Additional photos below
Photos: 17, Displayed: 17


Buffalo SledBuffalo Sled
Buffalo Sled

No roads means no trucks. Instead there are unsurfaced tracks and buffaloes pulling sleds made of undressed logs.
Bario ValleyBario Valley
Bario Valley

The valley seen through a fence.

Bario is a participant in a UniMas project to bring the electronic age to isolated communities. This is the community computer centre.
Bario ValleyBario Valley
Bario Valley

A banana palm, a paddi field and the mountains beyond.
Bario ValleyBario Valley
Bario Valley

A view across the paddi to the school.
Bario ValleyBario Valley
Bario Valley

The principle thoroughfare. There were a couple of utes and a few motor bikes in use on the few kilometers of unsurfaced road.
Bario ValleyBario Valley
Bario Valley

More buildings.
Bario ValleyBario Valley
Bario Valley

More paddi.
Bario ValleyBario Valley
Bario Valley

More paddifields.

A new longhouse under construction: the roof goes on first.

Another longhouse.

Our guesthouse, De Plateau Lodge, rear view. Simple rooms, cold water washing, comfortable lounging, magnificent jungle food.

Map of the valley and welcome board.
Leaving BarioLeaving Bario
Leaving Bario

A view of the Baram River from the twin otter.

20th June 2008

Neat Photos!
Your photos are great.. I like the one of the Kelabits in a Twin Otter. When was that? Did you fly MASwings
22nd June 2008

Back then it was either just MAS, or FAX. Now it's MASWings. I'm sure they're the same planes - with different coats of paint on them.
22nd June 2008

Hang on, you asked when it was ... it was 2006.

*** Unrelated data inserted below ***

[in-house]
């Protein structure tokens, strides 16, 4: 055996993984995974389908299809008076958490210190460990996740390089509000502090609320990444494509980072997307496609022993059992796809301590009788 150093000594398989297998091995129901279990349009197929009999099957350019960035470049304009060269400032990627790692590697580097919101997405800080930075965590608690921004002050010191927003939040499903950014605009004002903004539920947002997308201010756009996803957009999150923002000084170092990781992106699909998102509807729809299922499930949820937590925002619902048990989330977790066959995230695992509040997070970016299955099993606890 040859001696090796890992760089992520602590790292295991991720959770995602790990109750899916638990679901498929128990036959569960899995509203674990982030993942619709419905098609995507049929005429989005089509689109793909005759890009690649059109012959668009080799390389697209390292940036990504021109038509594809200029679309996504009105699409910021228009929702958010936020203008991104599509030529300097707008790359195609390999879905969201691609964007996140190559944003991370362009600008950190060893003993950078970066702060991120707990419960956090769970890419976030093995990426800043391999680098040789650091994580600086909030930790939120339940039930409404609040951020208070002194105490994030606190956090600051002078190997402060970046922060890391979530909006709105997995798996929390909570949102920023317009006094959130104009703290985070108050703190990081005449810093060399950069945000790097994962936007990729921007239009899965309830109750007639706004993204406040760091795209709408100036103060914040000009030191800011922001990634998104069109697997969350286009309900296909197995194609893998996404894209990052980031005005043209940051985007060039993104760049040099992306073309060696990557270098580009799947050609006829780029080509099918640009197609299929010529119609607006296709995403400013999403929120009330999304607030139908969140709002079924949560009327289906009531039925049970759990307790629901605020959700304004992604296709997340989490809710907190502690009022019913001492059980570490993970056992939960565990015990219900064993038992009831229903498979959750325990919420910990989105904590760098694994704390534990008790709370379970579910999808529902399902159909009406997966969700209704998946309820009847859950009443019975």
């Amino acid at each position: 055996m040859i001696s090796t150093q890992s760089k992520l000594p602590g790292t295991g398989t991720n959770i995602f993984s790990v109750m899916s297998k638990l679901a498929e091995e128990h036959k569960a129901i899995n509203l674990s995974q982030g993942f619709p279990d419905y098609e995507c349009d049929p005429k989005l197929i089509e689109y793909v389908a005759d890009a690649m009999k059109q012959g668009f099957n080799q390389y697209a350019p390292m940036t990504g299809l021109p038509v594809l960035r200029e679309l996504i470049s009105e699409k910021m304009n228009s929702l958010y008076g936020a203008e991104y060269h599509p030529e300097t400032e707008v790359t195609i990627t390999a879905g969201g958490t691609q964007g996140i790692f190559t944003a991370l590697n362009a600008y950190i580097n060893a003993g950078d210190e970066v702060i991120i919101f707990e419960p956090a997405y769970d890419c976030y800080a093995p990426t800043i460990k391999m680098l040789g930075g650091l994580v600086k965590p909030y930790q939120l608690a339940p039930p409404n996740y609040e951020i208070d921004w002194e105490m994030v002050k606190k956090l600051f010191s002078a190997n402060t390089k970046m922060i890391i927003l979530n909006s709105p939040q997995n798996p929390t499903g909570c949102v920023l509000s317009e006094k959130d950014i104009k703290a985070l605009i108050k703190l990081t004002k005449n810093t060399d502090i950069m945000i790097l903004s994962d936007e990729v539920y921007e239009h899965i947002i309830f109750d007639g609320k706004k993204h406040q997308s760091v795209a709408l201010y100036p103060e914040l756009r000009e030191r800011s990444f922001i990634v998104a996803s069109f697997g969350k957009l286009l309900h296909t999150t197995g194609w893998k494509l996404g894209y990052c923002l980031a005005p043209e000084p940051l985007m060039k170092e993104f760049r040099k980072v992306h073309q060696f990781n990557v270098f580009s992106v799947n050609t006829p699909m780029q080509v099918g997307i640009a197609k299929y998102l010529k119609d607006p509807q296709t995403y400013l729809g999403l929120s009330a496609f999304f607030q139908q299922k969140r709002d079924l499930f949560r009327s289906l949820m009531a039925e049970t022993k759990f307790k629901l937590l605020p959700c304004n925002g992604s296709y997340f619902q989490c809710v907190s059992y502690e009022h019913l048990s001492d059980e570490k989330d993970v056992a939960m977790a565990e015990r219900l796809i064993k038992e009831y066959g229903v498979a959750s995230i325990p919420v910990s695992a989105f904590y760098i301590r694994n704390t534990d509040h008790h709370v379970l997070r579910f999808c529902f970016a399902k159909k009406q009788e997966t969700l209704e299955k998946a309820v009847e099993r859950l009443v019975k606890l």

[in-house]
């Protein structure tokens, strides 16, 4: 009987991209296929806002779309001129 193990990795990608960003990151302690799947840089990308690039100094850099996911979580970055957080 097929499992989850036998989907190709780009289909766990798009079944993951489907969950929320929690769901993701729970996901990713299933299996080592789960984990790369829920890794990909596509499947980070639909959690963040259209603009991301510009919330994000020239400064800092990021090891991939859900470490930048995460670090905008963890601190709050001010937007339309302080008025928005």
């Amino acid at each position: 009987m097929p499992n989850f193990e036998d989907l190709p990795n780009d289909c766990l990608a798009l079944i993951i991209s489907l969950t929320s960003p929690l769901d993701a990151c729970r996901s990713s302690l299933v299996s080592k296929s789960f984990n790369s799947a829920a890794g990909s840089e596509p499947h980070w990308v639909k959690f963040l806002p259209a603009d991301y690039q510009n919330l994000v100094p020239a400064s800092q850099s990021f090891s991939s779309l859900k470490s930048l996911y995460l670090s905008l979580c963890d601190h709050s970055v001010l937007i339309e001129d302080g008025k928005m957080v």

25th September 2008

I was in Bario 2007. It's just beautiful!
19th October 2008

Bario 2008
My self and 2 pals visited Bario in July 2008 a nostalgic trip as we were there in 1964 it had not changed that much ,We walked to a village that I had been in Pa Lungan It had not changed at all the people are lovely and we were made very wellcome ,one difference I noticed was the village hunter had a shotgun instead of a blow pipe which they had in 1964 ah memories
27th October 2008

The elder Kelabit in the Otter is, Ribuh Balang, he is the local parang maker. He had been a border scout during our time there in 1964. His daughter Rose runs the centre cafe, aside the E BARIO office. Regarding the sledges, the locals refer to them as highland lorries. I would have liked to have visited the now uninhabited Pa Main, as that was where I was based. Circumstances prohibited this wee trip, so it will have to be next time. Our Bario stay was in the home of Ngimat Ayu and his wife, Sinah Ngimat Ayu. while in Pa Lungan we stayed overnight in the home stay of Sipang Galih and her husband.
2nd December 2009

Grat Photos
No chance to visit this place but your photos are splendid. Cheers, keep it up
4th December 2009

oh my!
i went to borneo on a month long world challenge expedition. borneo is the most amazing place, and bario really is so beautiful! this makes me so sad, but as for those planes... BEWARE. our engine cut out and we nearly crashed, a man went behind me to start praying. oh borneo 09, we miss you!! xx
15th April 2011

a classy write-up, simple English and well understood.
16th April 2011

Terima kasih banyak.